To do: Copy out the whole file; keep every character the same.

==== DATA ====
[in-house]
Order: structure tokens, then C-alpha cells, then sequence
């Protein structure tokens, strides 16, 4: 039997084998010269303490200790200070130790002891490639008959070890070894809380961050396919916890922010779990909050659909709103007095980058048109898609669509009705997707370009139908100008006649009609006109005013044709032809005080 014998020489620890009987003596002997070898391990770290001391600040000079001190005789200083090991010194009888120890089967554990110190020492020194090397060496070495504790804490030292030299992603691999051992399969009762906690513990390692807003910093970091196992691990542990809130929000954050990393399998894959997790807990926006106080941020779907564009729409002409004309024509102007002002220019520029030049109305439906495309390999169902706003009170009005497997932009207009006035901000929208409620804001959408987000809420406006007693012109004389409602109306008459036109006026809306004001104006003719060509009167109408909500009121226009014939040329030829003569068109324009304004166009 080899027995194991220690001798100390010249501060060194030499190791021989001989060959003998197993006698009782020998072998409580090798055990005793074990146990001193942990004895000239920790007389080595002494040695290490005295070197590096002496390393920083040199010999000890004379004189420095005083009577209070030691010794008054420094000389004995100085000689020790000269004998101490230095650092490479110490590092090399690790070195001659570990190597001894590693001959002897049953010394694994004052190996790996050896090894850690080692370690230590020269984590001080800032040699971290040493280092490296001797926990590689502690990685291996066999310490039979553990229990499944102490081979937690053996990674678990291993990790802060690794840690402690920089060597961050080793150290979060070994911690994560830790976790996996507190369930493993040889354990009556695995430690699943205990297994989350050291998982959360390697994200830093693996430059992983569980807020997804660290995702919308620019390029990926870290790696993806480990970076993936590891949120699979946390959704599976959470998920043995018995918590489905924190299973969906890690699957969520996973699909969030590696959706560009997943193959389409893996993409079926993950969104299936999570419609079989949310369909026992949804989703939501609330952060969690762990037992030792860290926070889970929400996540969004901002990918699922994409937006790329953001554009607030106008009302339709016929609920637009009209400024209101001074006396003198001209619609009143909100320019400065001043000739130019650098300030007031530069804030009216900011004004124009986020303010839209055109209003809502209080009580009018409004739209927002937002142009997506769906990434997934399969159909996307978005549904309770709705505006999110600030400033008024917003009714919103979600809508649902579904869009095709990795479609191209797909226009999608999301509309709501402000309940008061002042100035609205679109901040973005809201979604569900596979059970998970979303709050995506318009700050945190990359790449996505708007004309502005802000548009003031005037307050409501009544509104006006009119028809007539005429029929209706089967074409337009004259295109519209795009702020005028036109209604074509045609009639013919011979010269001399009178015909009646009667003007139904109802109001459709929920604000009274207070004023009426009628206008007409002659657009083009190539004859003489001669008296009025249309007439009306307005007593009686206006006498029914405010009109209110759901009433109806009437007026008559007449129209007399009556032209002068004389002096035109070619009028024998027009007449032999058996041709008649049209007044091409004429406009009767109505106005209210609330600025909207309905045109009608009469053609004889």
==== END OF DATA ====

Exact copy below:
[in-house]
Order: structure tokens, then C-alpha cells, then sequence
């Protein structure tokens, strides 16, 4: 039997084998010269303490200790200070130790002891490639008959070890070894809380961050396919916890922010779990909050659909709103007095980058048109898609669509009705997707370009139908100008006649009609006109005013044709032809005080 014998020489620890009987003596002997070898391990770290001391600040000079001190005789200083090991010194009888120890089967554990110190020492020194090397060496070495504790804490030292030299992603691999051992399969009762906690513990390692807003910093970091196992691990542990809130929000954050990393399998894959997790807990926006106080941020779907564009729409002409004309024509102007002002220019520029030049109305439906495309390999169902706003009170009005497997932009207009006035901000929208409620804001959408987000809420406006007693012109004389409602109306008459036109006026809306004001104006003719060509009167109408909500009121226009014939040329030829003569068109324009304004166009 080899027995194991220690001798100390010249501060060194030499190791021989001989060959003998197993006698009782020998072998409580090798055990005793074990146990001193942990004895000239920790007389080595002494040695290490005295070197590096002496390393920083040199010999000890004379004189420095005083009577209070030691010794008054420094000389004995100085000689020790000269004998101490230095650092490479110490590092090399690790070195001659570990190597001894590693001959002897049953010394694994004052190996790996050896090894850690080692370690230590020269984590001080800032040699971290040493280092490296001797926990590689502690990685291996066999310490039979553990229990499944102490081979937690053996990674678990291993990790802060690794840690402690920089060597961050080793150290979060070994911690994560830790976790996996507190369930493993040889354990009556695995430690699943205990297994989350050291998982959360390697994200830093693996430059992983569980807020997804660290995702919308620019390029990926870290790696993806480990970076993936590891949120699979946390959704599976959470998920043995018995918590489905924190299973969906890690699957969520996973699909969030590696959706560009997943193959389409893996993409079926993950969104299936999570419609079989949310369909026992949804989703939501609330952060969690762990037992030792860290926070889970929400996540969004901002990918699922994409937006790329953001554009607030106008009302339709016929609920637009009209400024209101001074006396003198001209619609009143909100320019400065001043000739130019650098300030007031530069804030009216900011004004124009986020303010839209055109209003809502209080009580009018409004739209927002937002142009997506769906990434997934399969159909996307978005549904309770709705505006999110600030400033008024917003009714919103979600809508649902579904869009095709990795479609191209797909226009999608999301509309709501402000309940008061002042100035609205679109901040973005809201979604569900596979059970998970979303709050995506318009700050945190990359790449996505708007004309502005802000548009003031005037307050409501009544509104006006009119028809007539005429029929209706089967074409337009004259295109519209795009702020005028036109209604074509045609009639013919011979010269001399009178015909009646009667003007139904109802109001459709929920604000009274207070004023009426009628206008007409002659657009083009190539004859003489001669008296009025249309007439009306307005007593009686206006006498029914405010009109209110759901009433109806009437007026008559007449129209007399009556032209002068004389002096035109070619009028024998027009007449032999058996041709008649049209007044091409004429406009009767109505106005209210609330600025909207309905045109009608009469053609004889």